Semi Precious is the brainchild of Southeast London musician Guy Baron, who released a well-received self-titled debut EP last year. He’s now following that up with When We Talk, a new collaboration with acclaimed producer Matthew Herbert that aims at creating short bedroom pop vignettes that explore the dreamier, more pop-oriented side of electronic music.
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Annie Galvin: Jordy Asher, the erstwhile Blonds frontman currently known as Boots, emerged from a relatively shadowy corner of the music industry into a massive spotlight in 2013, thanks to his substantial writing and producing work on Beyoncé‘s self-titled album. The imprimatur he left on the Fifty Shades of Grey trailer, a slowed-down remix of Queen Bey’s “Crazy in Love”, further clarified Boots’s sonic hallmarks: minor-key melodies, R&B vocals contributed by the likes of Kelela and Sia, sludgy mixes punctuated by periodic face-slapping synths. “Acquaria”, the lead single for Boots’s upcoming début LP, gets a little spacey, building around a clapping trap beat, swirling vocals by Dirty Projectors singer Deradoorian, and some X-Files-esque high-pitched whirrs. The notable injunction “shake like a gamma ray” encapsulates the song’s intertwined thematic strands: a doomed booty call and some seriously apocalyptic concerns about planetary decay, sinking cities, and “lay[ing] pipe on Mars”. Time signatures tangle on the chorus and then fall back into place—a move that epitomizes Boots’s trademark balance between chaos and order that never borders on boring. [8/10]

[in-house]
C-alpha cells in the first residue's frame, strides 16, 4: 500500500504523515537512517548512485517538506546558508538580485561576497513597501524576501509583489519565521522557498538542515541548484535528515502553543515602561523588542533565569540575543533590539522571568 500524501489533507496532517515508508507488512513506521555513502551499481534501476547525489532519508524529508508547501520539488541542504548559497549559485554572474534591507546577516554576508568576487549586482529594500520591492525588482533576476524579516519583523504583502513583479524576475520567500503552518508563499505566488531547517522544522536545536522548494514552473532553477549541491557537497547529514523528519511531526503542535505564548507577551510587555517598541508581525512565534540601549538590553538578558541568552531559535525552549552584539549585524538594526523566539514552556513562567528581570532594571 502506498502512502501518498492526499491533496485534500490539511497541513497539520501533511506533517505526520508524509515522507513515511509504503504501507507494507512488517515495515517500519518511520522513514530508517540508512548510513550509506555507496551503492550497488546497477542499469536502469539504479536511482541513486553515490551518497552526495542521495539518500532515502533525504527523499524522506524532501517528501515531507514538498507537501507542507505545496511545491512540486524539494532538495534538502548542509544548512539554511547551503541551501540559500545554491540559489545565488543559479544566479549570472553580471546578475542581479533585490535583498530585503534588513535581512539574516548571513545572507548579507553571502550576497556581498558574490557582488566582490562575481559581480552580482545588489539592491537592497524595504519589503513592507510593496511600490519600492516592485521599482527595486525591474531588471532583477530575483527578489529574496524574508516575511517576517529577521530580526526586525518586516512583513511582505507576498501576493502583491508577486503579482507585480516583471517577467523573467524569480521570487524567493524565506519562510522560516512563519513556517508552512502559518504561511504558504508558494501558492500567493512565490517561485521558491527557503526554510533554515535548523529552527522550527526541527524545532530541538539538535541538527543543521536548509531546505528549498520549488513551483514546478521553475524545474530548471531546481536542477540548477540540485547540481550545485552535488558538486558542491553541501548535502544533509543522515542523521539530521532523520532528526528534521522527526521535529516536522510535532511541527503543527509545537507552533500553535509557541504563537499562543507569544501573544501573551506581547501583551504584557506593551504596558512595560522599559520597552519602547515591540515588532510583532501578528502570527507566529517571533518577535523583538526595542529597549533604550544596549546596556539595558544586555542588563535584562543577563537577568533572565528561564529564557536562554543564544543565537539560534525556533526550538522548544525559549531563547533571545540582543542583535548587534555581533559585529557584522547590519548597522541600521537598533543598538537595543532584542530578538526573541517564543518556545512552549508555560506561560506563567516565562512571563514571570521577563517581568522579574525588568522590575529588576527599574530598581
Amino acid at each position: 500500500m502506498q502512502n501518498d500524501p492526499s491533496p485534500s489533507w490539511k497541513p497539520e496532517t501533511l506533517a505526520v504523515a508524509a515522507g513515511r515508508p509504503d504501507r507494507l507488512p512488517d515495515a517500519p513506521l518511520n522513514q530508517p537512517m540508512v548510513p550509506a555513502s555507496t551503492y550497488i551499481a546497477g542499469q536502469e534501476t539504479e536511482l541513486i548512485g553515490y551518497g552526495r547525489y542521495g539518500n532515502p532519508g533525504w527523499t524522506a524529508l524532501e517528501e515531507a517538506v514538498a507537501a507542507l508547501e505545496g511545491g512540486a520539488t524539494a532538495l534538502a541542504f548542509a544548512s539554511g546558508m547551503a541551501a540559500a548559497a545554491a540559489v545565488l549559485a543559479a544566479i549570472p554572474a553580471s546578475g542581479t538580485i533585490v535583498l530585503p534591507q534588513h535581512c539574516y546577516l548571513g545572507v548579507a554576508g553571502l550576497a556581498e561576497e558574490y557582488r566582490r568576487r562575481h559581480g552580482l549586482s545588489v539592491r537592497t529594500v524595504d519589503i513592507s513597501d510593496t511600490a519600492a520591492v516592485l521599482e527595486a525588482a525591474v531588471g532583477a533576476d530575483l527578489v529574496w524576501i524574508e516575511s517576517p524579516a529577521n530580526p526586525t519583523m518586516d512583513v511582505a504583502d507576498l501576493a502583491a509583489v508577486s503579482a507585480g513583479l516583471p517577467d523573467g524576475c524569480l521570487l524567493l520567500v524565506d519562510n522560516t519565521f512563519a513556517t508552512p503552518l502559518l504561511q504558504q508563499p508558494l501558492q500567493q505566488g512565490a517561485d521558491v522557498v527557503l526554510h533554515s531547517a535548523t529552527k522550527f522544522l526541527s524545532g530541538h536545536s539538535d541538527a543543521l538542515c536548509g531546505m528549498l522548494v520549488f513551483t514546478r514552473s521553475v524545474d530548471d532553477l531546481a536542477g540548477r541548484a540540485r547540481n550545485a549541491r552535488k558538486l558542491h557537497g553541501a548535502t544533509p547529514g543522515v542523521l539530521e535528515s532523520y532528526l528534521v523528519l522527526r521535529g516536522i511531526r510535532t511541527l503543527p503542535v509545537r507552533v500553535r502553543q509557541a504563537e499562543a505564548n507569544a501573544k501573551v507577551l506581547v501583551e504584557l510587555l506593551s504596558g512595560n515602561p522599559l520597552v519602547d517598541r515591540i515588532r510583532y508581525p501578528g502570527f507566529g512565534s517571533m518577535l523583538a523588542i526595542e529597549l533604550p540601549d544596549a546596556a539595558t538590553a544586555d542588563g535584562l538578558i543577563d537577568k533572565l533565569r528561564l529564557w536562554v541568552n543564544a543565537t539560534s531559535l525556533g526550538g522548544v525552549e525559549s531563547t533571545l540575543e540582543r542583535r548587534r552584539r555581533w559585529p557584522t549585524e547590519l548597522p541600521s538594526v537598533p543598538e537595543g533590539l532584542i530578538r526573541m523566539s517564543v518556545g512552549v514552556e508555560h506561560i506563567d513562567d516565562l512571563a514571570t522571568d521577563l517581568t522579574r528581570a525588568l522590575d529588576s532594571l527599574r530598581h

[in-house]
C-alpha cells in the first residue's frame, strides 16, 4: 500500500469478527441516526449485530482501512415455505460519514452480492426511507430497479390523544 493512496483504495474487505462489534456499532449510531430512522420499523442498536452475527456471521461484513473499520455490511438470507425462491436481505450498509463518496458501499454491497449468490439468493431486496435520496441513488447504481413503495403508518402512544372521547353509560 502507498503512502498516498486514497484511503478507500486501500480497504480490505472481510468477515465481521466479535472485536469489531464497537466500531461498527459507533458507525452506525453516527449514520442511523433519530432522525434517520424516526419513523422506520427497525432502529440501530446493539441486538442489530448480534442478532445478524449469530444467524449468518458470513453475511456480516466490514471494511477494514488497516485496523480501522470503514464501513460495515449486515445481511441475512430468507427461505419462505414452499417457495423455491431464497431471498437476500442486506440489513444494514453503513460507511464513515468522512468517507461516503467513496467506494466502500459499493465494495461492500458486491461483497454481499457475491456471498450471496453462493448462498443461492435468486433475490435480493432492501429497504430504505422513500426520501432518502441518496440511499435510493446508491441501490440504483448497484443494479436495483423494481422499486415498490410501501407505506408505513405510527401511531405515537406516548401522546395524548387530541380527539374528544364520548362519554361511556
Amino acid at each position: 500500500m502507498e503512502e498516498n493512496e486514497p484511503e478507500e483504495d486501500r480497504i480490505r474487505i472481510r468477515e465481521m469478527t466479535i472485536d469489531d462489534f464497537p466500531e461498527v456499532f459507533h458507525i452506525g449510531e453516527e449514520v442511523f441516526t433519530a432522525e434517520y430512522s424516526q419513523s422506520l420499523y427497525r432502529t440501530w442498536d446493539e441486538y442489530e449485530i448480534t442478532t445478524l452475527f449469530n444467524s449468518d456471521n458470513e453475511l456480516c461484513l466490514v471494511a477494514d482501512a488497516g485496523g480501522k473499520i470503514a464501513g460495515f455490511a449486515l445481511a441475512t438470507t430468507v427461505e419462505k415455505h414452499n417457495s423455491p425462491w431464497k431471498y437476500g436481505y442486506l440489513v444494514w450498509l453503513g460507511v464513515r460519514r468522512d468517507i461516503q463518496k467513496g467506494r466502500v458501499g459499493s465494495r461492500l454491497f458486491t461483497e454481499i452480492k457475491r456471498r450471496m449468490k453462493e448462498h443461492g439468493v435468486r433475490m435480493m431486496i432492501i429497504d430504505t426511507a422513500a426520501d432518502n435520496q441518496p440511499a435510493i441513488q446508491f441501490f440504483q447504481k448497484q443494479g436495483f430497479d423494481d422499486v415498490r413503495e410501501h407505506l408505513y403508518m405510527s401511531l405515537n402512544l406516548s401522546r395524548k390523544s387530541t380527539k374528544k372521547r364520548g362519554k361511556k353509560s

The best thing about good powerpop is the immediacy of its rewards. When a musician totally nails a powerpop tune, it connects instantly, which is exactly what happens on Shane Tutmarc‘s wonderfully humorous new single “So Hard to Make an Easy Getaway”, which brilliantly echoes classic Nick Lowe in both lyrical wit and infectious melody.
Eric Risch: Incorporating the American insouciance of Pavement with his native British stoicism, Bill Ryder-Jones, former lead guitarist from the Coral, abides on “Two to Birkenhead”. With a detached delivery and jaunty guitar tone, Ryder-Jones tempers the angst of garage rock without abdicating its potency. [7/10]